Anisotropic compressive properties of passive porcine muscle tissue
The body has approximately 434 muscles, which makes up 40-50% of the body by weight. Muscle is hierarchical in nature and organized in progressively larger units encased in connective tissue. Like many soft tissues, muscle has nonlinear visco-elastic behavior, but muscle also has unique characteristics of excitability and contractibility. Mechanical testing of muscle has been done for crash models, pressure sore models, back pain, and other disease models. The majority of previous biomechanical studies on muscle have been associated with tensile properties in the longitudinal direction as this is muscle's primary mode of operation under normal physiological conditions. Injury conditions, particularly high rate injuries, can expose muscle to multiple stress states. Compressive stresses can lead to tissue damage, which may not be reversible. In this study, we evaluate the structure-property relationships of porcine muscle tissue under compression, in both the transverse and longitudinal orientations at 0.1 s-1, 0.01 s-1, or 0.001 s-1. Our results show an initial toe region followed by an increase in stress for muscle in both the longitudinal and transverse directions tested to 50% strain. Strain rate dependency was also observed with the higher strain rates showing significantly more stress at 50% strain. Muscle in the transverse orientation was significantly stiffer than in the longitudinal orientation indicating anisotropy. The mean area of fibers in the longitudinal orientation shows an increasing mean fiber area and a decreasing mean fiber area in the transverse orientation. Data obtained in this study can help provide insight on how muscle injuries are caused, ranging from low energy strains to high rate blast events, and can also be used in developing computational injury models.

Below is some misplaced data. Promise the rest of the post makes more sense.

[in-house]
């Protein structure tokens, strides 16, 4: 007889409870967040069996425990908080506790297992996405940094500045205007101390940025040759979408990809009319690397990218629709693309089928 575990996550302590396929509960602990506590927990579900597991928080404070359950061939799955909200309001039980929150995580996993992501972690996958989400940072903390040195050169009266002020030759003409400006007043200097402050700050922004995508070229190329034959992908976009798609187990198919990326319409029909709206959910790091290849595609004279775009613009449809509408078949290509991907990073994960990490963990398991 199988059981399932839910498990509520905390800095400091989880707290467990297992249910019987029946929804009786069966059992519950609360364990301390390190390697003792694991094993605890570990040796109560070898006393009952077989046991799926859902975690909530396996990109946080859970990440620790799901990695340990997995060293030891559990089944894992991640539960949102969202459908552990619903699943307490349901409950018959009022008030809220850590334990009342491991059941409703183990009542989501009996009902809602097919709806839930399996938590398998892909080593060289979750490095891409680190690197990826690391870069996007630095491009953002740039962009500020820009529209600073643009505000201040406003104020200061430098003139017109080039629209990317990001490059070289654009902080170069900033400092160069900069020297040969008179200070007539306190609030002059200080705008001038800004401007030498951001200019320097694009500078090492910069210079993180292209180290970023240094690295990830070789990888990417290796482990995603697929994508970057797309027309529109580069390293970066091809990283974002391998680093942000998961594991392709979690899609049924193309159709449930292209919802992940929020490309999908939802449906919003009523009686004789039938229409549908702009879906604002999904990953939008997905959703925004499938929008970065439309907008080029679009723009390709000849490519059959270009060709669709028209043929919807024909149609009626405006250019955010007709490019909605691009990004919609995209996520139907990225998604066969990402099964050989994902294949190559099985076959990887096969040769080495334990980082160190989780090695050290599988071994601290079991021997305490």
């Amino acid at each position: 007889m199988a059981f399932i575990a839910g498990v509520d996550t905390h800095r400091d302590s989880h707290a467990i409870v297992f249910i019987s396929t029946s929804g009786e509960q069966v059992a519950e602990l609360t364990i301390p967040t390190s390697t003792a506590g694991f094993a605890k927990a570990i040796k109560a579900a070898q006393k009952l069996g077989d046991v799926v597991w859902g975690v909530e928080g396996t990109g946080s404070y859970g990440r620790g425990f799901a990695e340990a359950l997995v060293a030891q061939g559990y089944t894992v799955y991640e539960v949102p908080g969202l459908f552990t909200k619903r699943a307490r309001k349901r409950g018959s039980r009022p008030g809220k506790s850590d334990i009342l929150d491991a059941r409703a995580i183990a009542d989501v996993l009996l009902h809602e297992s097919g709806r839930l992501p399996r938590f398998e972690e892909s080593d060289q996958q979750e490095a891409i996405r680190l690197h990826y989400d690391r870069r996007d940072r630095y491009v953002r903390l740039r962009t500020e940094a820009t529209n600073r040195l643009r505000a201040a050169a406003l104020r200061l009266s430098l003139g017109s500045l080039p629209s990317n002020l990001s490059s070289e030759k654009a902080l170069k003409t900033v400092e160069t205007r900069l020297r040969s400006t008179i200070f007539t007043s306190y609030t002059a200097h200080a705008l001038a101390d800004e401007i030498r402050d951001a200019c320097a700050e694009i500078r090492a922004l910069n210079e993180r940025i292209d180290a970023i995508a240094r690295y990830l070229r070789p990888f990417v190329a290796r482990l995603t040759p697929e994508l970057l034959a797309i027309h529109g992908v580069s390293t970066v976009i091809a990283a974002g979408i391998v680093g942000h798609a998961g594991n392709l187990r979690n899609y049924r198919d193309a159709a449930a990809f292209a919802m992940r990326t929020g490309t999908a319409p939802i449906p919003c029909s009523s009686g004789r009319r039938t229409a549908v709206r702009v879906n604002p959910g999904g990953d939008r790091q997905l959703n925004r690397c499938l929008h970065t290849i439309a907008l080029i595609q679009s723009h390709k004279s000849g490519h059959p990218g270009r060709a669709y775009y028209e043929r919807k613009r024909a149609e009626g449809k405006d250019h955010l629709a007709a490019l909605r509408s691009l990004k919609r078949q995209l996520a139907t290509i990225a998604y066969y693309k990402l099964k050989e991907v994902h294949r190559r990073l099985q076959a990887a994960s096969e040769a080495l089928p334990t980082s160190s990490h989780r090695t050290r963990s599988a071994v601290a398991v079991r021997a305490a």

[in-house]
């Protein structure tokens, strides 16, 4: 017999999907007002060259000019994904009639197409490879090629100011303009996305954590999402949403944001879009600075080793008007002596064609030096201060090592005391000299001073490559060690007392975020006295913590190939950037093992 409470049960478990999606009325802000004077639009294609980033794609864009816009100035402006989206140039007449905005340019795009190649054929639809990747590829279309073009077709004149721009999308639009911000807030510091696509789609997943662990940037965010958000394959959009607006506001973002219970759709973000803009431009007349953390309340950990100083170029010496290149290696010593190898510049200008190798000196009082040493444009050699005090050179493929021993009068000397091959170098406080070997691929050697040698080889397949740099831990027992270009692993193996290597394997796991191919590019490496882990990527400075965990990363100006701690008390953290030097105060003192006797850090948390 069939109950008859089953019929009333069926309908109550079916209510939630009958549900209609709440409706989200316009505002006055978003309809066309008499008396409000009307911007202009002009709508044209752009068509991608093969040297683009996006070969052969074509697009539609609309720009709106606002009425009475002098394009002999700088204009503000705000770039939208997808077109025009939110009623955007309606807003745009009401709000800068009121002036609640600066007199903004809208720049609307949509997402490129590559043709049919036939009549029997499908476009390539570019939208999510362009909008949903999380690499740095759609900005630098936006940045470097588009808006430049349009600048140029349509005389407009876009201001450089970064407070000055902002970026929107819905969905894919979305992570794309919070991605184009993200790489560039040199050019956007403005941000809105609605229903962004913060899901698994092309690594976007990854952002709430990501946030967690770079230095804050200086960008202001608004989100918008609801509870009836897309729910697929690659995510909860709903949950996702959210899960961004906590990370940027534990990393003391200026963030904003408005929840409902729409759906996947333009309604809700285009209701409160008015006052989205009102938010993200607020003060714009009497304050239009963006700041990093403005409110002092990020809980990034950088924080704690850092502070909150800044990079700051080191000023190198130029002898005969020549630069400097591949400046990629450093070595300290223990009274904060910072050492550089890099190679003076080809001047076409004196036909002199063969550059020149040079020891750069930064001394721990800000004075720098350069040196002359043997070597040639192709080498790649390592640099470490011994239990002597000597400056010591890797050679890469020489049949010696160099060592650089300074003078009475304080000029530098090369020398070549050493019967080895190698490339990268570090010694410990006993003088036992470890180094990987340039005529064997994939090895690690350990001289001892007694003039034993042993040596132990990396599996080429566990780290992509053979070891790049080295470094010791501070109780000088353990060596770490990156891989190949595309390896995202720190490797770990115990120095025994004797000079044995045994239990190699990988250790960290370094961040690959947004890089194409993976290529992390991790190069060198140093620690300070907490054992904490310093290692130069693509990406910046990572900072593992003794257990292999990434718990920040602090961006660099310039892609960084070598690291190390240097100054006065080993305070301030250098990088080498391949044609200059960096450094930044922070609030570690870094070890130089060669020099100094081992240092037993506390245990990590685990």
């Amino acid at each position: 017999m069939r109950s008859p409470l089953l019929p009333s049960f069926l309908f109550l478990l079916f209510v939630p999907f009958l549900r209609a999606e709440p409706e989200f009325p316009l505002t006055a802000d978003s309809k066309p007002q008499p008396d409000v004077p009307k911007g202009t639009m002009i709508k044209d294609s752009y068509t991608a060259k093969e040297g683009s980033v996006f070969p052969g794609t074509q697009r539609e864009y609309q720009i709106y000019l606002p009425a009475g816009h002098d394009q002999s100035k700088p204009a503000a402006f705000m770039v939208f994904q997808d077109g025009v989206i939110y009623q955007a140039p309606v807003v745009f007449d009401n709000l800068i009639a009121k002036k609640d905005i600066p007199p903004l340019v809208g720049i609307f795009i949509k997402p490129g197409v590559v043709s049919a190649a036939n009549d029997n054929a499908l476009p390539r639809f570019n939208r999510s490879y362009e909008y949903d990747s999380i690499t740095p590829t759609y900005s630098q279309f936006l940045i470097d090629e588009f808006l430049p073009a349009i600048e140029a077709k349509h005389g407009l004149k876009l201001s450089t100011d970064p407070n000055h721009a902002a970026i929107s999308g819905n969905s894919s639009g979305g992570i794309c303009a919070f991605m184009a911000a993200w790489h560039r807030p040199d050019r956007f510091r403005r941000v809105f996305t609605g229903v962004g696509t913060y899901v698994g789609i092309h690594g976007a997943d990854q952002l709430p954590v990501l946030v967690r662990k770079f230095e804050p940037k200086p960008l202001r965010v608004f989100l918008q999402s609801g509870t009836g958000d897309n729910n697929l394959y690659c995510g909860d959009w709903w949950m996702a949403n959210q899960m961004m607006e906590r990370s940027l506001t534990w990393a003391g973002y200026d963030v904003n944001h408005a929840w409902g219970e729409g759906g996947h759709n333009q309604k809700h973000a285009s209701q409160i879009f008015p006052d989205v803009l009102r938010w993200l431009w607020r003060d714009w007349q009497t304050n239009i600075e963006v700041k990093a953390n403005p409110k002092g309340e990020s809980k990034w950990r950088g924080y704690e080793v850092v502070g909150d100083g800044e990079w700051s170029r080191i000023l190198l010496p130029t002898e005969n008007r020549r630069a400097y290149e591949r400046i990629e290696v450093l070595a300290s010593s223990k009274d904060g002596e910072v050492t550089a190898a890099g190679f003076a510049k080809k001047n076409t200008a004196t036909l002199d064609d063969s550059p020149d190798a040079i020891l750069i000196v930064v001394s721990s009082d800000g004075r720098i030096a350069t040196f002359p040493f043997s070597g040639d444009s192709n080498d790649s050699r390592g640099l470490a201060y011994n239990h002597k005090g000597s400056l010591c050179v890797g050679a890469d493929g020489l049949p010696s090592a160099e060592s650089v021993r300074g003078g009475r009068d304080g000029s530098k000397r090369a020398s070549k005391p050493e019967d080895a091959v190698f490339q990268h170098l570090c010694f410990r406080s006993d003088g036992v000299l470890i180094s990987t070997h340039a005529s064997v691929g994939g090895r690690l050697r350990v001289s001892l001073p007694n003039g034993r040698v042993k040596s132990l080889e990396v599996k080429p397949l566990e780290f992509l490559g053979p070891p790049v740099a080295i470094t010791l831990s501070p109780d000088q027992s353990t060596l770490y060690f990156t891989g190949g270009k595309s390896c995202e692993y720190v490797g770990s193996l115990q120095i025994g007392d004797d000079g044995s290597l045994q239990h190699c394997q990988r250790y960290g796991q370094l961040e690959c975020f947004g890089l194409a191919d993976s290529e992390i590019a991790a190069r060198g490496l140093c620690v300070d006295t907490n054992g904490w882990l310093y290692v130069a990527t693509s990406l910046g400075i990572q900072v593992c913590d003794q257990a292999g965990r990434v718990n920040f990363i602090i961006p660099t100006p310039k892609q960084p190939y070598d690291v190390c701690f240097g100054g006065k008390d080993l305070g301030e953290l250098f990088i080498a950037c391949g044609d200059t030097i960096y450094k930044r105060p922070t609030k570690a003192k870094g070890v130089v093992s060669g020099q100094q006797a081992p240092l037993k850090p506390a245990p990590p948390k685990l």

Journal of Biomechanical Engineering
Pietsch, R., Wheatley, B., Donahue, T., Gilbrech, R., Prabhu, R., Liao, J., & Williams, L. (2014). Anisotropic compressive properties of passive porcine muscle tissue. Journal of Biomechanical Engineering, 136 (11) https://doi.org/10.1115/1.4028088